Fostermother – The Ocean Review

More so than any other genre of metal, doom relies upon momentum. If you cast your mind back to Ms. Johnson’s 6th grade science class, you’ll recall that momentum is a product of both mass and velocity. Which is to say: if you want more momentum, you either need more speed, or you need more weight. If you’re a doom band looking for a weighty metaphor, there is nothing heavier on earth than the damn ocean. And Fostermother, a trio from Houston Texas, are here to use that idea in their sophomore album to convey complex ideas about depression in a society which emphasizes personal greed over human connection. Now, this is hardly earth-shattering stuff. Isis, and the helpfully named The Ocean, have both used the sea as a metaphor for romantic and spiritual loneliness before.  But Fostermother promise to bring a new take on the subject matter. Is this one gonna dunk you under with mesmeric force, or just tickle you in a gentle swirl?

Fostermother plays a brand of doom that combines the sensibility and clean vocals of classic doom with the fuzzy sheen of stoner. There are also eddies of psychedelia and currents of post-metal heaviness, especially in its more serious moments. The tracks on the album can broadly be classified into two main groups: the heavy (“The Ocean,” “Solitude”) and the lighter, more psychedelic and thrashy (“Hedonist,” “Redeemer,” “Unholiest of Days”). While these elements work just fine individually, the combination is sometimes choppy, and The Ocean sometimes feels like it is unsure about the tone it is adopting.

When Fostermother emphasize speed, The Ocean is at its strongest. There’s the toe-tapping momentum of early Khemmis in songs like “Unholiest of Days,” which combines a simple but extremely catchy melody with enough heft and weight to propel it straight into your skull. “Redeemer” is another highlight, which gallops along on a fantastic riff and then seamlessly decides to head into fun and noodly psychedelia, before slamming home on the melody with which it started. Fostermother manage to infuse these tracks with enough density that they carry punch, but not so much that they lose their sense of entertainment. It’s top-notch doom, and an entire album of these would have put this into very rarified air.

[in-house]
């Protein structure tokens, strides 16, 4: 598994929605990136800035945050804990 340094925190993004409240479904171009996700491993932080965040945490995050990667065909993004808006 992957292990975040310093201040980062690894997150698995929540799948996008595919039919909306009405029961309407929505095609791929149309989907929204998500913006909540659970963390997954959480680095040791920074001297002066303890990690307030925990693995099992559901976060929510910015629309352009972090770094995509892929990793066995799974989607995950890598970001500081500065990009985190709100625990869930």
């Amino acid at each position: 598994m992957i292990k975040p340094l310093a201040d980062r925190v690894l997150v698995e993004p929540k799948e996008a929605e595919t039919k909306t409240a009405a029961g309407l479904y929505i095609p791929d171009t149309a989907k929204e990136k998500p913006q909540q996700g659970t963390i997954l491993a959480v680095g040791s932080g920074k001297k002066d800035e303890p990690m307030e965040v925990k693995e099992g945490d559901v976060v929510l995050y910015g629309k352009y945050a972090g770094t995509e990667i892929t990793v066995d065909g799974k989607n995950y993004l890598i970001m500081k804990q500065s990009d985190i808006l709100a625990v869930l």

It’s when Fostermother aims for unadulterated heaviness that The Ocean loses its momentum. Part of the problem is that the speed in songs like “Seasons” slows to an almost funeral-doom pace. With guitars crushing down with all the density and fuzz the master can manage, it’s heavy… but it ain’t crushing. This is because without the aforementioned speed, it gets mired in the friction it generates. “The Ocean” is similar, with its huge guitars creating great weight, but no particular momentum. The riffs on these songs are just not as compelling as those on some of the lighter numbers. They desperately need a hook, but none are to be found. Fortunately, tracks like these are in the minority, and there aren’t enough of them to truly derail The Ocean. But for an album dealing seriously with such intense subject matter, these cuts were clearly meant to be the cornerstones (they’re the longest on the album). Instead, they’re the least compelling, especially as they’re both stacked next to much stronger tracks. This odd structure gives the album a very unbalanced feeling.

The Ocean, then, is a very promising and ambitious mixed bag. When Fostermother sticks to classic, accessible stuff, it’s a smashing success, allowing the listener to cruise on a fast, manageable wave of classically performed doom. But when things get overly fuzzy or serious, it loses momentum, and the enjoyability factor gets sucked down with it. This is only disappointing because of the highs which came before. Perhaps ultra-serious music about depression isn’t really where Fostermother’s considerable strengths lie. While the band tries to figure it out, we’re left with a fun collection that you will enjoy surfing in parts, but doesn’t quite have the momentum to take you all the way back to shore.

Rating: 2.5/5.0
DR: 6 | Format Reviewed: 320 kbps mp3
Label: Ripple Music
Websites:  |
Releases Worldwide: February 18th, 2022

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